Although certain types of metastatic cancers are curable using various treatments, most patients who have been diagnosed with metastatic cancer have resulted in fatalities, as stated by the National Cancer Institute of the National Institutes of Health. As of 2015, the 5-year survival rate of patients with stage-4 metastatic lung cancer is 4 percent, according to Mayo Clinic.
Metastatic cancer is characterized by the growth of a malignant tumor that develops away from the initial site of the cancer. Cancer cells spread by being transported through the blood stream and lymphatic system to other parts of the body, as explained by the American Cancer Society. Metastasis can occur in the brain, adrenal glands, peritoneum and genitals but are more common in the bones, liver and lungs.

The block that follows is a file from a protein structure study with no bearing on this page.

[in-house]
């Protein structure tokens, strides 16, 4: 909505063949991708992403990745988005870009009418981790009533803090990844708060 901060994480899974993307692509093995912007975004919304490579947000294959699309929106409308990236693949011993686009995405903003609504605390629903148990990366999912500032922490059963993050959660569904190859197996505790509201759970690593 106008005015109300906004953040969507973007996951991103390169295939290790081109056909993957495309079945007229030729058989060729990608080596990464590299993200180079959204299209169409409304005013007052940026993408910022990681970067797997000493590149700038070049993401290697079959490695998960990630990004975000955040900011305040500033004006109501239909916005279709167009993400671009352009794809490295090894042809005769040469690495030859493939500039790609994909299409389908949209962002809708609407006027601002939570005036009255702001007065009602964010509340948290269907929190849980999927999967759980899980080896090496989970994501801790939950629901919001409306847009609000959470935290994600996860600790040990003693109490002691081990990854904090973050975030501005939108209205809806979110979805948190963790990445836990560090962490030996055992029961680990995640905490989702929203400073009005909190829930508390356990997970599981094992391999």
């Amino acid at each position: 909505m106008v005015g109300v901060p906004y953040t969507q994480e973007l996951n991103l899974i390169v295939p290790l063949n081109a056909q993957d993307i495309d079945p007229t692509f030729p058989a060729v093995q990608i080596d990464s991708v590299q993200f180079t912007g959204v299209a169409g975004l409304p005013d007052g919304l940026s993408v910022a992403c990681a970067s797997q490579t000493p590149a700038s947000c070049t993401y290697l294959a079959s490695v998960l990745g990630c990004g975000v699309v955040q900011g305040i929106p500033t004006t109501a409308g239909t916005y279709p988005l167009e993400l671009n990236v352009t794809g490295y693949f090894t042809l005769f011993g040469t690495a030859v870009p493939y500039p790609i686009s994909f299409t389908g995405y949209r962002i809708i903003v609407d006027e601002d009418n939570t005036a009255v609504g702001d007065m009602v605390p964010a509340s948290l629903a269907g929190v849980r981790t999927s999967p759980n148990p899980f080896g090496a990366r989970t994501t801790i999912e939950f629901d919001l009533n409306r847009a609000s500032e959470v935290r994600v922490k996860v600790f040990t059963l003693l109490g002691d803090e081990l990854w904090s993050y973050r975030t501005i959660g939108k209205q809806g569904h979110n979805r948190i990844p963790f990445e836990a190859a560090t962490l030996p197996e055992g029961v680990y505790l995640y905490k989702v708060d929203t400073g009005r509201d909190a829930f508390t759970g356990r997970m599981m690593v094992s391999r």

The prognosis for metastatic cancer depends on several factors, such as the stage when the metastasis was diagnosed or the level of response of cancer patients to treatments. Treatments are generally based on the primary site of the disease. For instance, patients with bladder cancer that has metastasized to the liver undergo treatment for bladder cancer. Recommended treatments include various types of therapy, such as chemical, hormonal, targeted, biological and radiation therapy. Surgery is another option available to metastatic cancer patients. Although the survival rate is currently low, developments in cancer research are aimed to prolong the life or totally cure metastatic cancer patients.